Energy friction

SNP-Greens resist global plan to expand nuclear

Mark Ruskell: nuclear is costly, dangerous and out of date (pic: Terry Murden DB Media Services

The Scottish Government will resist calls to drop its opposition to nuclear power despite an agreement by 22 countries at the COP28 summit to triple the world’s output of nuclear power by 2050.

More governments are accepting nuclear as part of the green energy agenda, but the SNP-Green government in Scotland continues to oppose plans for nuclear plants north of the border.

The US, France and the UK are among the countries that have signed the declaration to raise nuclear production by the middle of the century.

Among those hoping to win contracts is aero engine maker Rolls-Royce which is the only British company on a shortlist of six firms competing to become the first manufacturer of SMRs in the UK, with a potential £20 billion up for grabs. The reactors are designed to be built in factories and assembled on site, supposedly reducing the huge cost of nuclear power stations.

Other competitors are US companies GE Hitachi, Holtec, NuScale and Westinghouse, and French giant EDF. Contracts could be awarded as early as the spring for reactors that could power the grid by the 2030s.

Scottish Greens climate spokesperson Mark Ruskell says that doubling down on nuclear energy is not the solution to the climate crisis.

He said: “Nuclear energy is costly, dangerous and out of date. It’s no kind of solution, and will leave a long and toxic legacy for generations to come. The UK experience of Hinkley Point underlines all of these problems, with delay after delay and ever-ballooning costs.  

“The climate emergency is happening all around us. We simply don’t have time to waste on overpriced and dirty solutions like nuclear energy.”

Greens co-leader and government minister Patrick Harvie said the Scottish Government’s commitment to renewables will “bring huge numbers of jobs” which are “high paid” and “rewarding”, and will be better in the long-run for people living in Scotland and for the planet.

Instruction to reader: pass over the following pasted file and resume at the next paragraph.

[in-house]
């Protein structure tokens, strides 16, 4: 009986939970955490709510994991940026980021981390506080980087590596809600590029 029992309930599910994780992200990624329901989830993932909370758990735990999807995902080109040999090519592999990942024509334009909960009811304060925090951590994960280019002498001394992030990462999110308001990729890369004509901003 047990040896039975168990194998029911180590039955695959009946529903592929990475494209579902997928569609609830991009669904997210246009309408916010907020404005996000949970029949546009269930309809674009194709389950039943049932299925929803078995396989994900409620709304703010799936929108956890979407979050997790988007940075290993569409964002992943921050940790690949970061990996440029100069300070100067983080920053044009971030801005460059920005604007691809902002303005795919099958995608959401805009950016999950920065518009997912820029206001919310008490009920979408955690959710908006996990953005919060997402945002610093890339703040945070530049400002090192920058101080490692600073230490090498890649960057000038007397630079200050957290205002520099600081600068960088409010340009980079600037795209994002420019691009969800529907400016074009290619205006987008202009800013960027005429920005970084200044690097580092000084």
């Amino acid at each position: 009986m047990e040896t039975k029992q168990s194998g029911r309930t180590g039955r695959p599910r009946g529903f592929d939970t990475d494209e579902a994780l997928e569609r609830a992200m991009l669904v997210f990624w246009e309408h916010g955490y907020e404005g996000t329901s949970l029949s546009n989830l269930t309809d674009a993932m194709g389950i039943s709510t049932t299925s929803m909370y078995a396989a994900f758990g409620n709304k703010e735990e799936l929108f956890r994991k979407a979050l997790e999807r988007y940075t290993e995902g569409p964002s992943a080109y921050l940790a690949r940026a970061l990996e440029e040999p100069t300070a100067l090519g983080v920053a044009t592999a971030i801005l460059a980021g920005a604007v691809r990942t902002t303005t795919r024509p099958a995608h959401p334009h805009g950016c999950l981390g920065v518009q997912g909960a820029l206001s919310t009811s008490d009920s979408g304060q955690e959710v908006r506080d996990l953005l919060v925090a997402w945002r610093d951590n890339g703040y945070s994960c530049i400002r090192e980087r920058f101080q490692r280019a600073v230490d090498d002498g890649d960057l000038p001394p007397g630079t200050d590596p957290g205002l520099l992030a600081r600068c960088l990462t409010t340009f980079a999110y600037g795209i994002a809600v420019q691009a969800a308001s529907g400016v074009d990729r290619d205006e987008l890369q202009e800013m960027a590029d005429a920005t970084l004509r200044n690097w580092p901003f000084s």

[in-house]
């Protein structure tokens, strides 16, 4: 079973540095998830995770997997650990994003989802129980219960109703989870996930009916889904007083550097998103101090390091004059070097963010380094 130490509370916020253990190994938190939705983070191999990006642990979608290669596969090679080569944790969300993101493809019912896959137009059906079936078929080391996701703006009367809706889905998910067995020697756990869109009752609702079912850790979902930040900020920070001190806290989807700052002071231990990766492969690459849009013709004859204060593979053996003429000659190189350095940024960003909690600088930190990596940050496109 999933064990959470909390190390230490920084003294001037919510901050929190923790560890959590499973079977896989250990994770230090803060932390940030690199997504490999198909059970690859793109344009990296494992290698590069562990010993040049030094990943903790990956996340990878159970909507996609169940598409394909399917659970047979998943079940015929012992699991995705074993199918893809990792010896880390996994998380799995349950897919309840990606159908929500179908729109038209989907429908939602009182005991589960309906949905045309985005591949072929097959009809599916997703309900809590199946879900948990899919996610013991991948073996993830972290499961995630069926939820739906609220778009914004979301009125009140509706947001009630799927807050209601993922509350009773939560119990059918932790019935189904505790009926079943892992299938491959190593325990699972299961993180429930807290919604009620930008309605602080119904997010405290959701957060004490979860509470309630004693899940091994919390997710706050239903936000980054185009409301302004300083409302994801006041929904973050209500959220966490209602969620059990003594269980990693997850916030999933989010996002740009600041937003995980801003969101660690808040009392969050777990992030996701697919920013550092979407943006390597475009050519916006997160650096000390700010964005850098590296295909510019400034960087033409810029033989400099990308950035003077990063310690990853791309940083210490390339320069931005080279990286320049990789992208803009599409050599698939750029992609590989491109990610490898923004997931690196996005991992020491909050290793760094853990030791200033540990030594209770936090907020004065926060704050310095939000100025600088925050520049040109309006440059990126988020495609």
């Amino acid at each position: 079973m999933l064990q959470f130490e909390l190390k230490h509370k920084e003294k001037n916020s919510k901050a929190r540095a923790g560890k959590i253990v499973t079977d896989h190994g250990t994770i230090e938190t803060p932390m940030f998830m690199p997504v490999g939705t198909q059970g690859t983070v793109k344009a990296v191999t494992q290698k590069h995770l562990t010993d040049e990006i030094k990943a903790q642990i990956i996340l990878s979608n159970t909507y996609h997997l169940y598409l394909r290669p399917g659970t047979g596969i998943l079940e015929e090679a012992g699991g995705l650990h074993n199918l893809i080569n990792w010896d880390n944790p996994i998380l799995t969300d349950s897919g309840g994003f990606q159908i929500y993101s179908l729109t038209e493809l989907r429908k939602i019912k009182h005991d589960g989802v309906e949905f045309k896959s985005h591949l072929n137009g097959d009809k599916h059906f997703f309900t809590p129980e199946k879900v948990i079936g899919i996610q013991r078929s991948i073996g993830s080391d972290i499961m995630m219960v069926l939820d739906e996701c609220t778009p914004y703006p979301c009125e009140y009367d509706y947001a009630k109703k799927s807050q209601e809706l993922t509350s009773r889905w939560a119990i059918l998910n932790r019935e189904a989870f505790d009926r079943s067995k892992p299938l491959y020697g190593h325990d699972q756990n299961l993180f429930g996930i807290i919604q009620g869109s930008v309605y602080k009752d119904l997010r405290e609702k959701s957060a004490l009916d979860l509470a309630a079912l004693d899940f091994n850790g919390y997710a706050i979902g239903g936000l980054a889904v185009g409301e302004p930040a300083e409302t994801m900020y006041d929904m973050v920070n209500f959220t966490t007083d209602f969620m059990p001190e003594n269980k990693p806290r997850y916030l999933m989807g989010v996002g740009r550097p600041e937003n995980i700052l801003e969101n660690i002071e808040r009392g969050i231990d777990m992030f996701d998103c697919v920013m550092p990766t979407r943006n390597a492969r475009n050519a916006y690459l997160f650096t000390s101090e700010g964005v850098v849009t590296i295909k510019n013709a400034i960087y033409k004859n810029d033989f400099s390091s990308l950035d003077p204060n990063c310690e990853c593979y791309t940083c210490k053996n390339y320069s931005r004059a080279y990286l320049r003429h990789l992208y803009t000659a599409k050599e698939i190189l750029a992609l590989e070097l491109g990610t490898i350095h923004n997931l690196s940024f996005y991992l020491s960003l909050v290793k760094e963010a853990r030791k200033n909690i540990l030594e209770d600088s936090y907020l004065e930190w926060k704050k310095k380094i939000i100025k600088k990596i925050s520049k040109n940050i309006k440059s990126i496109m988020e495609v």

West Aberdeenshire Tory MP Andrew Bowie, who is the minister for nuclear power at Westminster, last week claimed that continued resistance to nuclear by the Scottish Government is an “act of economic vandalism”.

UK Energy Secretary Claire Coutinho added to that sentiment by saying the Scottish Government’s opposition to new nuclear power stations is “plain wrong”.

Douglas Lumsden MSP, the Scottish Conservatives’ net zero, energy and transport spokesman, said: “It’s becoming ever more clear that the SNP-Green government’s narrow-minded opposition to new nuclear is out-of-step with experts and the rest of the world.

“If we are to have a chance of meeting our ambitious net zero targets, nuclear power will have an essential role to play in our energy future.”

Torness in East Lothian is the only nuclear plant still operating in Scotland but it is expected to close by 2028, although ministers are open to extending its life cycle if conditions can be met.

An opinion poll for Britain Remade found that 55% of Scots would support new nuclear if it helped the country reach net zero targets.

Mr Ruskell welcomed the announcement that 118 countries have pledged to triple renewable energy, saying: “This is a significant step in the right direction and could be key to our shift away from climate-wrecking fossil fuels. 

“Locally sourced renewable energy is the cheapest and greenest energy available. We have more and better technology available to us than ever before, all that is missing is the political will. 

“I hope that this summit can be when leaders finally turn a corner and start to give renewables the investment and support that they deserve.”



One Comment to SNP-Greens resist global plan to expand nuclear

  1. The Holistic Network Design includes no transmission capacity for any new nuclear beyond Hinckley C, only the 50 GW of offshore wind, and that alone will be a challenge to deliver. The likelihood of transmission capacity for nuclear is effectively nil. The only rational place for nuclear capacity is the SE of England where the transmission requirements are much lower and ease of export

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